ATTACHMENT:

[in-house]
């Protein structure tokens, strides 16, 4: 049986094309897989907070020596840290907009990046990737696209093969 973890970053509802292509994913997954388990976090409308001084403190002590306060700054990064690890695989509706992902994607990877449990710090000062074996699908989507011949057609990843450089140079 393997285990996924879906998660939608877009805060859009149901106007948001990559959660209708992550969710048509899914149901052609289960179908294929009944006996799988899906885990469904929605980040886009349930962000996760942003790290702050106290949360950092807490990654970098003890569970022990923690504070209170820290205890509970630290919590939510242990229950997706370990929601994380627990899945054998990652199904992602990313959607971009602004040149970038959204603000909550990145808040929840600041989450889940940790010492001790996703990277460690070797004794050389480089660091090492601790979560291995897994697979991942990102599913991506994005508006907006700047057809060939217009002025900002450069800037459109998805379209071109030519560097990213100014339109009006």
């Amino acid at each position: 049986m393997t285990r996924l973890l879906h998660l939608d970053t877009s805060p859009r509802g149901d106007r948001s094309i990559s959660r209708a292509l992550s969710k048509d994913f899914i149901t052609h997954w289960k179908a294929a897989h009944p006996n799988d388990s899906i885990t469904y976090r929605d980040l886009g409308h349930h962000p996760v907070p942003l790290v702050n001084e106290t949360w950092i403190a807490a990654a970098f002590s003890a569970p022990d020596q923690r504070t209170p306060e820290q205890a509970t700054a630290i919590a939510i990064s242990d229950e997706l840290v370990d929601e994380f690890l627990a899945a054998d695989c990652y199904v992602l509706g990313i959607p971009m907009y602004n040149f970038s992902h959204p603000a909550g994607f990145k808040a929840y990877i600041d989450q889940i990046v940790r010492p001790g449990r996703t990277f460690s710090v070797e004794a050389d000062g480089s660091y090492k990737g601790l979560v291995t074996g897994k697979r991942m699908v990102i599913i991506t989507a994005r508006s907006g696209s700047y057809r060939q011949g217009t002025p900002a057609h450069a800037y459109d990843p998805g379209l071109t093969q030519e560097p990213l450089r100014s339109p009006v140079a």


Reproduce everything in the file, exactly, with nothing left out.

[in-house]
């Protein structure tokens, strides 16, 4: 049986094309897989907070020596840290907009990046990737696209093969 973890970053509802292509994913997954388990976090409308001084403190002590306060700054990064690890695989509706992902994607990877449990710090000062074996699908989507011949057609990843450089140079 393997285990996924879906998660939608877009805060859009149901106007948001990559959660209708992550969710048509899914149901052609289960179908294929009944006996799988899906885990469904929605980040886009349930962000996760942003790290702050106290949360950092807490990654970098003890569970022990923690504070209170820290205890509970630290919590939510242990229950997706370990929601994380627990899945054998990652199904992602990313959607971009602004040149970038959204603000909550990145808040929840600041989450889940940790010492001790996703990277460690070797004794050389480089660091090492601790979560291995897994697979991942990102599913991506994005508006907006700047057809060939217009002025900002450069800037459109998805379209071109030519560097990213100014339109009006």
């Amino acid at each position: 049986m393997t285990r996924l973890l879906h998660l939608d970053t877009s805060p859009r509802g149901d106007r948001s094309i990559s959660r209708a292509l992550s969710k048509d994913f899914i149901t052609h997954w289960k179908a294929a897989h009944p006996n799988d388990s899906i885990t469904y976090r929605d980040l886009g409308h349930h962000p996760v907070p942003l790290v702050n001084e106290t949360w950092i403190a807490a990654a970098f002590s003890a569970p022990d020596q923690r504070t209170p306060e820290q205890a509970t700054a630290i919590a939510i990064s242990d229950e997706l840290v370990d929601e994380f690890l627990a899945a054998d695989c990652y199904v992602l509706g990313i959607p971009m907009y602004n040149f970038s992902h959204p603000a909550g994607f990145k808040a929840y990877i600041d989450q889940i990046v940790r010492p001790g449990r996703t990277f460690s710090v070797e004794a050389d000062g480089s660091y090492k990737g601790l979560v291995t074996g897994k697979r991942m699908v990102i599913i991506t989507a994005r508006s907006g696209s700047y057809r060939q011949g217009t002025p900002a057609h450069a800037y459109d990843p998805g379209l071109t093969q030519e560097p990213l450089r100014s339109p009006v140079a």